When Georgia turned 15, she started experiencing anxiety around going to school – and it quickly turned into ongoing school refusal. Her mum Angela had no idea what to do or who to turn to for help, and says the system of care needs to change to support parents and families experiencing school refusal.
This is Georgia and Angela’s experience of school refusal, and how they managed to find support and different education options.
Panic attacks in the car
Georgia was a regular, average student for most of her schooling life, and her school refusal came out of nowhere when she was in Year 10.
She began to have panic attacks in the car as we would be driving her to school each morning, and the idea of walking through the front gate would send her into a spiral of anxiety.
It got to the stage that I would wake up and immediately dread the daily morning routine – what was once a simple morning routine of eating breakfast, getting dressed, packing lunch and going to school had suddenly become fights, panic attacks, and constant tension.
“The thing is I had the support from [my parents], but I still felt alone. And I don't necessarily know what else they could have done. But still, I felt so isolated.” - Georgia
Some days she would be completely fine, and others she would be beside herself. You never knew what was about to happen, if today was going to be a good day or a bad day. Sometimes she would seem all good – but maybe she was just putting on a brave face.
But then we’d be in the car driving to school, and it was like the second we turned onto the street, there was a palpable shift in her demeanour. I could sense it. I can’t even count how many times during those years I had to turn the car around and take her home, or get the call that I had to go pick her up in the middle of day.
Feeling like there’s no options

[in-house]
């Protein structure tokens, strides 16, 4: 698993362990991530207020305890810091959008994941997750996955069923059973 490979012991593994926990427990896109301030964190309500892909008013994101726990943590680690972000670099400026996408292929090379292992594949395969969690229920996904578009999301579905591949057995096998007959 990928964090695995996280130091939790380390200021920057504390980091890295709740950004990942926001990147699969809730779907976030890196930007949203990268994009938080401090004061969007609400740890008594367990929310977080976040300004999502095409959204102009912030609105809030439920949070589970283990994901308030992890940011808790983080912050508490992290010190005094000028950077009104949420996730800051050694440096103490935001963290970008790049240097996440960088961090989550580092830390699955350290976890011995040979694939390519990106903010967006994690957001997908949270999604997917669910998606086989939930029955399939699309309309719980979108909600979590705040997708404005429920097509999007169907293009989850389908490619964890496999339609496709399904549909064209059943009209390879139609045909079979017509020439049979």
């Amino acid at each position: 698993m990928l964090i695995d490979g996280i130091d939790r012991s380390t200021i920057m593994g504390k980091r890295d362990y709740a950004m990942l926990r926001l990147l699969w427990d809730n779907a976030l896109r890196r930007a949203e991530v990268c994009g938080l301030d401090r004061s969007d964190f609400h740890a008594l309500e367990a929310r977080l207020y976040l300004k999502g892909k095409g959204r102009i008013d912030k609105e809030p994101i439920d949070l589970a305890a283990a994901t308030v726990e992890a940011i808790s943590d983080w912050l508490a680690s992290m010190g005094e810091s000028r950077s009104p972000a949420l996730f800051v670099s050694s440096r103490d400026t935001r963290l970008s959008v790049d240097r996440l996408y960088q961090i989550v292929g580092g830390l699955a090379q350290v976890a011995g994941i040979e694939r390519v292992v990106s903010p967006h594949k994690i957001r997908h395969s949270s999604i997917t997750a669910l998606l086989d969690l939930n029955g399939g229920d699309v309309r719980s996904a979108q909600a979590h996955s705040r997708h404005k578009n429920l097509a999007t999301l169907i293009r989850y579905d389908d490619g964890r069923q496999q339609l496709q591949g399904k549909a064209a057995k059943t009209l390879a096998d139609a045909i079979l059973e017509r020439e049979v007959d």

We were both at our wit’s end: I was confused, worried and frustrated, and Georgia was frustrated at herself because she didn’t understand what was happening in her own head.
She says she “so desperately wished to be like everyone else” and be able to go to school every day. But we had no idea what to do, and where to go from here.
I quickly found out that forcing Georgia to go to school didn’t work, so we tried countless other things to resolve the situation – but nothing seemed to make any difference.
“In the beginning, they would try to force me to go to school. And when you force someone to do something they so badly don’t want to do, they’ll probably resist – and I did, and that led to so many fights.”
Georgia was seeing doctors and a psychologist regularly, and together we tried implementing different routines of half days or doing work from home to help ease her back into attending school, but her attendance never improved.
We tried talking to counsellors both at the school and outside of it, attendance support people at the school, teachers – everyone we could think of.
But there was a limit to the help we could get from the education system. Once we went through the process of all these meetings, and they hadn’t helped the situation, the options the school could provide just sort of ran out.